On appeal from Superior Court of New Jersey, Law Division, Middlesex County, No. 94-09-1404-I.
NOT FOR PUBLICATION WITHOUT THE APPROVAL OF THE APPELLATE DIVISION
Submitted December 19, 2007
Before Judges Wefing and Lyons.
Defendant appeals from a trial court order denying his petition for post-conviction relief. After reviewing the record in light of the contentions advanced on appeal, we affirm.
Late one night in January 1994, defendant and two companions attacked a man on a street in New Brunswick. Their victim died from his injuries. Defendant was fifteen at the time of this assault and was originally charged as a juvenile with offenses which, if committed by an adult, would constitute robbery, N.J.S.A. 2C:15-1, and felony murder, N.J.S.A. 2C:11-3(a)(3). A waiver hearing was held at which defendant's mother and sister testified, as well as a correctional social worker. At the conclusion of the hearing, the court found that the State had met its burden. The case was referred to the Law Division, and defendant was indicted for murder, N.J.S.A. 2C:11-3(a)(1),(2); felony murder, N.J.S.A. 2C:11-3(a)(3); and possession of a weapon for an unlawful purpose, N.J.S.A. 2C:39-4(d).
Defendant entered a negotiated plea of guilty to an amended charge of aggravated manslaughter, and the State agreed to recommend a custodial term of thirty years in prison, with a fifteen-year period of parole ineligibility. In January 1995 the trial court sentenced defendant in accordance with the State's recommendation.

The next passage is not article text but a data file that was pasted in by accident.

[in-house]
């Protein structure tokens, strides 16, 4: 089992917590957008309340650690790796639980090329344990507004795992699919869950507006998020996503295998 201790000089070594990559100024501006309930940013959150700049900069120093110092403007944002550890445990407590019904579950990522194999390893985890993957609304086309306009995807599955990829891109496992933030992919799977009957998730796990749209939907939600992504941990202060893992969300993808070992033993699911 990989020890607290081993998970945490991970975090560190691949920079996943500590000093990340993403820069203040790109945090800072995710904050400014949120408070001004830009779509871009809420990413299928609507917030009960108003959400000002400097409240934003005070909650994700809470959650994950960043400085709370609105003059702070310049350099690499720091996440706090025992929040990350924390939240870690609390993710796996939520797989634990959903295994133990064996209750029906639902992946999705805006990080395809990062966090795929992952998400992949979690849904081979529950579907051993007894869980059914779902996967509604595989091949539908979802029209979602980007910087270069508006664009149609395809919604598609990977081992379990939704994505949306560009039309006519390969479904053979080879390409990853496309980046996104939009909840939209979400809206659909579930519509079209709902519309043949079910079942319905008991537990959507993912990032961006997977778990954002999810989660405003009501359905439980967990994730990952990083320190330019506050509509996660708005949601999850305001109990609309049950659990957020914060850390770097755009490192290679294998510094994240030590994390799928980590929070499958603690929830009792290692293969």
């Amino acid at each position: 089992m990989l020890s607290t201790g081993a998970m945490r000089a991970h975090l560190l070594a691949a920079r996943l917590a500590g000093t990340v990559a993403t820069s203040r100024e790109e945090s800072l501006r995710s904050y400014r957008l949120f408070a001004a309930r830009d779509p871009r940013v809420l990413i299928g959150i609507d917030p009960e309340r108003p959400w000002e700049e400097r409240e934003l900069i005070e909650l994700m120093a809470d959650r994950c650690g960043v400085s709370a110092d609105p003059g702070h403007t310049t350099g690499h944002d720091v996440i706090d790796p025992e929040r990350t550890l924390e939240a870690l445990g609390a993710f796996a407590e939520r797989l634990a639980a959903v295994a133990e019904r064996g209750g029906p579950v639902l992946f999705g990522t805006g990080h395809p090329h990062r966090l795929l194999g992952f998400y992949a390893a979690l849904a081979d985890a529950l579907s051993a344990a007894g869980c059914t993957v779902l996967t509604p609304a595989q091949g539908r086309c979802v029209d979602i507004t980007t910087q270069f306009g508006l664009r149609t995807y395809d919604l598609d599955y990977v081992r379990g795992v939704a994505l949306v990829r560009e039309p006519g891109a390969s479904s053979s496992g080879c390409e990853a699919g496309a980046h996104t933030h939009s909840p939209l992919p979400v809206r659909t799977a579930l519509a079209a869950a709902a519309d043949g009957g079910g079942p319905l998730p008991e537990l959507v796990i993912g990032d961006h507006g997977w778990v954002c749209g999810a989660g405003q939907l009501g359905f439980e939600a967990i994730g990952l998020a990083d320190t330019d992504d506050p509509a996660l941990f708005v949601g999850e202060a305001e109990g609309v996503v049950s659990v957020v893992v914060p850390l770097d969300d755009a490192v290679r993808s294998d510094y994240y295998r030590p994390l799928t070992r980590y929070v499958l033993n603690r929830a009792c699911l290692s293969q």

Defendant appealed his sentence, and his appeal was heard on an Excessive Sentence Oral Argument calendar. After considering the arguments presented, we affirmed defendant's sentence as not excessive and not an abuse of the court's sentencing power. State v. Ortiz, No. A-4567-95T4 (App. Div. Oct. 16, 1996). Defendant petitioned the Supreme Court for certification, but his petition was denied. 149 N.J. 33 (1997).
In April 1998 defendant filed a motion for a reduction in his sentence. The court declined to hear his application as it was untimely under Rule 3:21-10(a).
In September 1998 defendant filed a petition for post-conviction relief. Counsel represented defendant in connection with this petition and argued that defendant's trial attorney had been ineffective for failing to put before the court at sentencing several mitigating factors. The trial court denied defendant's petition. Defendant appealed to this court, and we affirmed. State v. Ortiz, No. A-1746-00T4 (App. Div. July 12, 2002). Defendant petitioned the Supreme Court for certification, but his petition was denied. 175 N.J. 76 (2002).
In February 2005, more than ten years after defendant's conviction, he filed a second petition for post-conviction relief. Counsel was again assigned to represent defendant. Defendant argued that his counsel had been ineffective at various stages of the proceeding, including the waiver hearing, at sentencing, on appeal, and on his initial petition for post-conviction relief. After hearing oral argument, the trial court denied defendant's petition. This appeal followed.
Defendant presents the following arguments on appeal:
DEFENDANT WAS DEPRIVED OF HIS SIXTH AMENDMENT RIGHT TO THE EFFECTIVE ...